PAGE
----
My thanks to a recent correspondent for calling to my attention this item from The How and Why Wonder Book of Robots and Electronic Brains (first published 1963):


The Teaching Machine

Machines play chess, compose beau­tiful music, do diff­icult mathe­matical prob­lems, and have shown that they can learn from expe­rience. We also have machines that teach. At first these teach­ing machines were built espe­cially for the purpose, now we can use the com­puter for linking video­scopes in the class­room to a central com­puter. In Chicago there are over 100 video­scopes lo­cated in seven schools linked to the central com­puter. In the Bronx, New York City, there is even a robot called LEUCHIM helping out.

What does a teaching machine look like?

If your school does not already have teach­ing ma­chines, you may not have seen one. These robots are rather simple looking and quite harm­less. In most cases, they are just metal or plastic boxes with two windows in them, and a few knobs or push­buttons here and there.

To operate most teach­ing ma­chines, you press a button and it brings your first ques­tion into view in one of the windows. Then you write your answer on the paper ex­posed by a small window near the top of the machine. When you press the button again to get the correct answer, a shield covers your answer, making it im­possible to change it.

Now, press the button again to get your next ques­tion. As it appears, your answer to the pre­vious ques­tion slides out of view, the shield dis­appears, and you have a clear paper area to write on again.



How does a teaching machine “teach”?

The teaching machine teaches you your lessons in the same way we teach a machine to learn. The pro­grammer (your teacher) puts a pro­gramme (your lesson) into the machine (the input) and you (like the com­puter) process that ma­terial. You study the ques­tion, reach inside your memory ele­ment, and come out with the correct answer — you hope. This, like the com­puter, is your output.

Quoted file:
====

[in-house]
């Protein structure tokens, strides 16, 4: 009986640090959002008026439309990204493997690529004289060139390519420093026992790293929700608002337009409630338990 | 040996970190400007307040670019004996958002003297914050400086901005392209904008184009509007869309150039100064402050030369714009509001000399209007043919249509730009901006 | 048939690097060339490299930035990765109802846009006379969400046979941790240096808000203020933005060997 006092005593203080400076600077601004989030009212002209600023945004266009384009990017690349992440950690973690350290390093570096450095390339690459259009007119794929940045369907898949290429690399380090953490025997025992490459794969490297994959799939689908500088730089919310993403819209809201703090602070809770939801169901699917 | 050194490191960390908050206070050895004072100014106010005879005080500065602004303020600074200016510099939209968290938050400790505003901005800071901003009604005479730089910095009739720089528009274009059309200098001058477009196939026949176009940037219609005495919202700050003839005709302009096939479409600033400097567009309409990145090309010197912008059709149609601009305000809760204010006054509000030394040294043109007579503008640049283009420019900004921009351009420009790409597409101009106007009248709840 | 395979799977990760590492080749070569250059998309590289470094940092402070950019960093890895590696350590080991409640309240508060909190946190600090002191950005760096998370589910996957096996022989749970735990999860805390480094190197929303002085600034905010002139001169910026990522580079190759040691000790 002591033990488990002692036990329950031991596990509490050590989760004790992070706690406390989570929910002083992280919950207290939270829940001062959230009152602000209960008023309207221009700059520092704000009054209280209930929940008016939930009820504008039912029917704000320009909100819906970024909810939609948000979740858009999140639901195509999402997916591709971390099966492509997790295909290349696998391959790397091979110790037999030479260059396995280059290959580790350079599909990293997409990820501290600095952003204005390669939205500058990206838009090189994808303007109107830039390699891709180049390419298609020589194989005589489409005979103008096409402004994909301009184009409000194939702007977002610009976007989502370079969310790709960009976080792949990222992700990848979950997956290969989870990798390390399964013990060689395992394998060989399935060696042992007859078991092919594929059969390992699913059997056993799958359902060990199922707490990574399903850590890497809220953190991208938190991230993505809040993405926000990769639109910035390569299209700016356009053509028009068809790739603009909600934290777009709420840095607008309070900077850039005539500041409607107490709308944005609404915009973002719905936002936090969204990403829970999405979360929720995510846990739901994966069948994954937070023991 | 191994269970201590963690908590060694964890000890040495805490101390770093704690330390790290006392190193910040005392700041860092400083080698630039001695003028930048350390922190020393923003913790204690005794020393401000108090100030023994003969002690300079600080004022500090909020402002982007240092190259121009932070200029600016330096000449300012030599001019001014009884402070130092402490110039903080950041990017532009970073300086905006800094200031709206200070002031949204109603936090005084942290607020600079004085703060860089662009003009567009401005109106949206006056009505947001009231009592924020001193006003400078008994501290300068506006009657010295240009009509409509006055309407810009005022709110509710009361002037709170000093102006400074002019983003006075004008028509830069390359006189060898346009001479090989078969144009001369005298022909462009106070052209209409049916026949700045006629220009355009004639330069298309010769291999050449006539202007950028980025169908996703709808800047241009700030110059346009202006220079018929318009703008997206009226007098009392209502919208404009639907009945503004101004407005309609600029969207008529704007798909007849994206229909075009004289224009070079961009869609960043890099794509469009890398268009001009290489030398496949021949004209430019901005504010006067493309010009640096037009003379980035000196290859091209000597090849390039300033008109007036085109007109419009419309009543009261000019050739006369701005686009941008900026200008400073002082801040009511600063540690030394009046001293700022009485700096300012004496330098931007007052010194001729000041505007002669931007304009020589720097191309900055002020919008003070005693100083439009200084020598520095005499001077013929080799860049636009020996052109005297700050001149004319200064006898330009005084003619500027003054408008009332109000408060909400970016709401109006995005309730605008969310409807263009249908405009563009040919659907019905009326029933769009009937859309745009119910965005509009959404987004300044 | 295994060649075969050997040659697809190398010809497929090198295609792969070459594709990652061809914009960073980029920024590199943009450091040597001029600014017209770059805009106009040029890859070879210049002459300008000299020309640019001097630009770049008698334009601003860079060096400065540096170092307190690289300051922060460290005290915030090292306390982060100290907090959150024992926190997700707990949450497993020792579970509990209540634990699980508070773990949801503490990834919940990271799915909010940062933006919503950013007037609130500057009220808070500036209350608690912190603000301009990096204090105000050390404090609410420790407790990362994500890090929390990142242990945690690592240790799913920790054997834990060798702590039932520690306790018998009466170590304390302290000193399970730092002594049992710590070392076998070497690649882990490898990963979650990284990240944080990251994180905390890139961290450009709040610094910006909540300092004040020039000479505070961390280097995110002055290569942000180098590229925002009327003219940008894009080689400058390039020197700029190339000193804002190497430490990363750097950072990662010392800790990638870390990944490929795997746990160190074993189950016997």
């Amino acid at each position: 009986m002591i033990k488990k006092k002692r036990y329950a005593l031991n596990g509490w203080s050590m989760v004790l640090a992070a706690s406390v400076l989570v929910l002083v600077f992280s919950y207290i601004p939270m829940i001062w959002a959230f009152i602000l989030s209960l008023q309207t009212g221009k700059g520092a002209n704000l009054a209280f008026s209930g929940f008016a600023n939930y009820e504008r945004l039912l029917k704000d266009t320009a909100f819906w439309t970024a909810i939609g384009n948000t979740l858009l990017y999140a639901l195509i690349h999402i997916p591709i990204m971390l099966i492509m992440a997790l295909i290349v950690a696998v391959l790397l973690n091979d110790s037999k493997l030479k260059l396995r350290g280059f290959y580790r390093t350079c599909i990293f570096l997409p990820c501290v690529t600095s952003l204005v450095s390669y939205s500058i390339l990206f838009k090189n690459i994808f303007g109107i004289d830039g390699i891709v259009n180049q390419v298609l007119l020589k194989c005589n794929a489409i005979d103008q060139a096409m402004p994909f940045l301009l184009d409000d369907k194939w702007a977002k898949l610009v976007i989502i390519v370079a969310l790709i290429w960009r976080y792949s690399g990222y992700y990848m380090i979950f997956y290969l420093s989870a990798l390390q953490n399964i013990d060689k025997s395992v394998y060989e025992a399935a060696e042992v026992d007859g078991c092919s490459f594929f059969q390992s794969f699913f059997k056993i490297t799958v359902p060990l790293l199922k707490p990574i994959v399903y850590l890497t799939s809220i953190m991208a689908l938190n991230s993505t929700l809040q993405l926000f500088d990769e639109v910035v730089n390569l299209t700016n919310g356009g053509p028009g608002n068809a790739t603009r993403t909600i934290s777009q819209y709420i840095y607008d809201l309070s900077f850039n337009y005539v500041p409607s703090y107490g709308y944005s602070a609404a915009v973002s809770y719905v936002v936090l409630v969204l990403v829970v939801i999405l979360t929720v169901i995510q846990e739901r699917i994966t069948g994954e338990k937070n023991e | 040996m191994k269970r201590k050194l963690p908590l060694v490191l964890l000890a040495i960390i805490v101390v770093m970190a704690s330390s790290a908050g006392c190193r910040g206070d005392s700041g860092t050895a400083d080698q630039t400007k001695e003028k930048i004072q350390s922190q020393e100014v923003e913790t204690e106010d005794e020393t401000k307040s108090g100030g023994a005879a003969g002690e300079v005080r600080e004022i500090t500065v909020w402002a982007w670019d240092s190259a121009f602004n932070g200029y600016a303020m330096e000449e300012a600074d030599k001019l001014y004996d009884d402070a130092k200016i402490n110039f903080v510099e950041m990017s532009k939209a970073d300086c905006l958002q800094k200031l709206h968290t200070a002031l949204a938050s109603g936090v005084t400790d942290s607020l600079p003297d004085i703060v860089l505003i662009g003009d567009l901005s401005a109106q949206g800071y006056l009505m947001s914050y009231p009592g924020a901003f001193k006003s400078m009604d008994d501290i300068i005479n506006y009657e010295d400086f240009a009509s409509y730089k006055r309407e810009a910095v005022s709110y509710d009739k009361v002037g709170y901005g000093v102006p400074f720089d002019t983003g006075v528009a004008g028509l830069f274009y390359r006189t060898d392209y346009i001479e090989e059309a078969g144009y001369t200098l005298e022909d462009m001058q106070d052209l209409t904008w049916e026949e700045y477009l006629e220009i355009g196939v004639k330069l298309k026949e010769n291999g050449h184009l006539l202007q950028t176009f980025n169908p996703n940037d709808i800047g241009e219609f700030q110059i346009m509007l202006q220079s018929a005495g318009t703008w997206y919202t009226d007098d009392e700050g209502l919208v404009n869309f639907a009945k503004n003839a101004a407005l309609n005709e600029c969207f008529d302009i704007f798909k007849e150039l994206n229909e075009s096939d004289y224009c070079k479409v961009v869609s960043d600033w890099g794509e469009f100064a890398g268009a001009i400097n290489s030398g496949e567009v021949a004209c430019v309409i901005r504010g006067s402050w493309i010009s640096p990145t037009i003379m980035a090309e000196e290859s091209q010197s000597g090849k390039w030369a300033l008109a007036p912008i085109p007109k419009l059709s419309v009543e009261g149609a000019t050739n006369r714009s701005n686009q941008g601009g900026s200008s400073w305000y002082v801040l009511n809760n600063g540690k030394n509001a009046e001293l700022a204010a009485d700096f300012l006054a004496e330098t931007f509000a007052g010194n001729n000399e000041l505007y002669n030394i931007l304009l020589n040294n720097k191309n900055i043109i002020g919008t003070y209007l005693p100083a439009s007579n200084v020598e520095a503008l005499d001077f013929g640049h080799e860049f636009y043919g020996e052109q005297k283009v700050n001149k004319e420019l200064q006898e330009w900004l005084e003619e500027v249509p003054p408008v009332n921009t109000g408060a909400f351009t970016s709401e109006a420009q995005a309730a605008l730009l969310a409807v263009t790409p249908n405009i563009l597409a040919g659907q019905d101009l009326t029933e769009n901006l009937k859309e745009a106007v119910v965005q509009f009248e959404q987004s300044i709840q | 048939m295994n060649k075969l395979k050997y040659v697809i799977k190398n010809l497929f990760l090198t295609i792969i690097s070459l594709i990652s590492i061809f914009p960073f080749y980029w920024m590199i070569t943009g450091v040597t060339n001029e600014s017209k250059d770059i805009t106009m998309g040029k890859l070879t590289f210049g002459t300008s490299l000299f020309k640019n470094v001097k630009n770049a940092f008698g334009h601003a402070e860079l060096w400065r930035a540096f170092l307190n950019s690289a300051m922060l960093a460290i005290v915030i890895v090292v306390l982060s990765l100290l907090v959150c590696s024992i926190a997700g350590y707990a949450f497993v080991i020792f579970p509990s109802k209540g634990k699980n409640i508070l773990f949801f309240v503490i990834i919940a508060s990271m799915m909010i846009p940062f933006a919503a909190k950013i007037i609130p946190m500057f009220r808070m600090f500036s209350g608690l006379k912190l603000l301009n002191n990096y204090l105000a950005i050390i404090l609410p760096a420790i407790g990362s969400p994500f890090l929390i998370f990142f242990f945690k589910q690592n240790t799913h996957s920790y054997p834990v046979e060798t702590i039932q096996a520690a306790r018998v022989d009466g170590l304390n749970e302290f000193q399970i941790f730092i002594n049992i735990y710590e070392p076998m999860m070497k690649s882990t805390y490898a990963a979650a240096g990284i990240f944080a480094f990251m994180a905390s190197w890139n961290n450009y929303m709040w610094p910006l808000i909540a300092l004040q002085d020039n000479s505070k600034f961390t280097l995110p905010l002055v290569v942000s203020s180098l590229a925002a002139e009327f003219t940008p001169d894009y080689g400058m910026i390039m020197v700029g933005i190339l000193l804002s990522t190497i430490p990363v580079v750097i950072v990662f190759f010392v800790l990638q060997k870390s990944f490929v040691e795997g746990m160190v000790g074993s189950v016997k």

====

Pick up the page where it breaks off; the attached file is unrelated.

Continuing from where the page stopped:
By having the lesson fed to you rather slowly and well‐planned, you learn by trial and error, just like a machine. If you make a mistake, the teacher pushes the “goof” button, but, unlike a machine, your punish­ment may be to stay after school.


Close‐up of the part of the teach­ing machine that con­tains the ques­tion and at the lower right­hand corner your answer. On the illus­tration below it you see the next ques­tion and your check of the answer for the pre­vious one.


Can machines replace teachers?

Teaching machines will not replace teach­ers. But, pro­grammed learn­ing, as this type of teach­ing is called, will help the teacher to teach better. These ma­chines will also help to solve the teacher short­age by allow­ing larger classes. Since pupils using these devices require little super­vision from the teacher, she has more time to give special help or to do other class­room tasks.

We can also use the com­puter as a teach­ing machine. This is called CAI or Com­puter Aided Instruc­tion. Instead of a teach­ing machine we use a video­scope. The com­puter can hold a wide variety of teach­ing ma­terial and make it avail­able to pupils in several classes at once. It can also keep a record of how well you are doing and let the teacher have a note of it. In this way it will help the teacher even more than the teach­ing machine.